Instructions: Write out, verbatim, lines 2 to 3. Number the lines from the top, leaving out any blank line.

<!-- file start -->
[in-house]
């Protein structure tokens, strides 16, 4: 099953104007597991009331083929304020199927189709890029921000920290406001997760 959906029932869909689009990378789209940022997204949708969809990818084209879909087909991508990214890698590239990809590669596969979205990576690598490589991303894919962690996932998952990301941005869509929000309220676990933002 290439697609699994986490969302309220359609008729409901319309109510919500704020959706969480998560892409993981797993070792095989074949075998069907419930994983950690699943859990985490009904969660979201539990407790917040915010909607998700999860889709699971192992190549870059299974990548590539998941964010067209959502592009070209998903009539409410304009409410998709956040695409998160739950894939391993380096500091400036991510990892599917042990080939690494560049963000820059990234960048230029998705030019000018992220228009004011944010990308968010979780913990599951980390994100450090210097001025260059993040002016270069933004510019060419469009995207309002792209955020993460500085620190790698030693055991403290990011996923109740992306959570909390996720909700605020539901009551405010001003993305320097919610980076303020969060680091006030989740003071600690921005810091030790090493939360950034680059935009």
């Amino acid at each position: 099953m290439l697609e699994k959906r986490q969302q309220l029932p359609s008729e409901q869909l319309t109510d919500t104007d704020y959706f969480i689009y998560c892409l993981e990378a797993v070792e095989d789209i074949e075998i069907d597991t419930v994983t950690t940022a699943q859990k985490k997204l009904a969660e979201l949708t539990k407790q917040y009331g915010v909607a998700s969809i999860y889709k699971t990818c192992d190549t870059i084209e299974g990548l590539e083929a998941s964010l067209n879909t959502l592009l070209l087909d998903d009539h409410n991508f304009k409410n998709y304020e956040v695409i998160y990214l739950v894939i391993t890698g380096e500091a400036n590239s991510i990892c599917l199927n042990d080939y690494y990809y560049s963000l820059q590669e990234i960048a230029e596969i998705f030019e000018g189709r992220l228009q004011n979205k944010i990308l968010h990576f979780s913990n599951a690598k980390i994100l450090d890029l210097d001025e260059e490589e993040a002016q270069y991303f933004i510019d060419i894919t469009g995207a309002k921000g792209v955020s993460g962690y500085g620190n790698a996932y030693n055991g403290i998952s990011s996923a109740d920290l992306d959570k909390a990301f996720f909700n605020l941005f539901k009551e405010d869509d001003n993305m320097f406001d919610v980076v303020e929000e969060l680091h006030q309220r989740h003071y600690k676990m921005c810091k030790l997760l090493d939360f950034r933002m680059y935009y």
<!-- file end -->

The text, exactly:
């Protein structure tokens, strides 16, 4: 099953104007597991009331083929304020199927189709890029921000920290406001997760 959906029932869909689009990378789209940022997204949708969809990818084209879909087909991508990214890698590239990809590669596969979205990576690598490589991303894919962690996932998952990301941005869509929000309220676990933002 290439697609699994986490969302309220359609008729409901319309109510919500704020959706969480998560892409993981797993070792095989074949075998069907419930994983950690699943859990985490009904969660979201539990407790917040915010909607998700999860889709699971192992190549870059299974990548590539998941964010067209959502592009070209998903009539409410304009409410998709956040695409998160739950894939391993380096500091400036991510990892599917042990080939690494560049963000820059990234960048230029998705030019000018992220228009004011944010990308968010979780913990599951980390994100450090210097001025260059993040002016270069933004510019060419469009995207309002792209955020993460500085620190790698030693055991403290990011996923109740992306959570909390996720909700605020539901009551405010001003993305320097919610980076303020969060680091006030989740003071600690921005810091030790090493939360950034680059935009």
């Amino acid at each position: 099953m290439l697609e699994k959906r986490q969302q309220l029932p359609s008729e409901q869909l319309t109510d919500t104007d704020y959706f969480i689009y998560c892409l993981e990378a797993v070792e095989d789209i074949e075998i069907d597991t419930v994983t950690t940022a699943q859990k985490k997204l009904a969660e979201l949708t539990k407790q917040y009331g915010v909607a998700s969809i999860y889709k699971t990818c192992d190549t870059i084209e299974g990548l590539e083929a998941s964010l067209n879909t959502l592009l070209l087909d998903d009539h409410n991508f304009k409410n998709y304020e956040v695409i998160y990214l739950v894939i391993t890698g380096e500091a400036n590239s991510i990892c599917l199927n042990d080939y690494y990809y560049s963000l820059q590669e990234i960048a230029e596969i998705f030019e000018g189709r992220l228009q004011n979205k944010i990308l968010h990576f979780s913990n599951a690598k980390i994100l450090d890029l210097d001025e260059e490589e993040a002016q270069y991303f933004i510019d060419i894919t469009g995207a309002k921000g792209v955020s993460g962690y500085g620190n790698a996932y030693n055991g403290i998952s990011s996923a109740d920290l992306d959570k909390a990301f996720f909700n605020l941005f539901k009551e405010d869509d001003n993305m320097f406001d919610v980076v303020e929000e969060l680091h006030q309220r989740h003071y600690k676990m921005c810091k030790l997760l090493d939360f950034r933002m680059y935009y």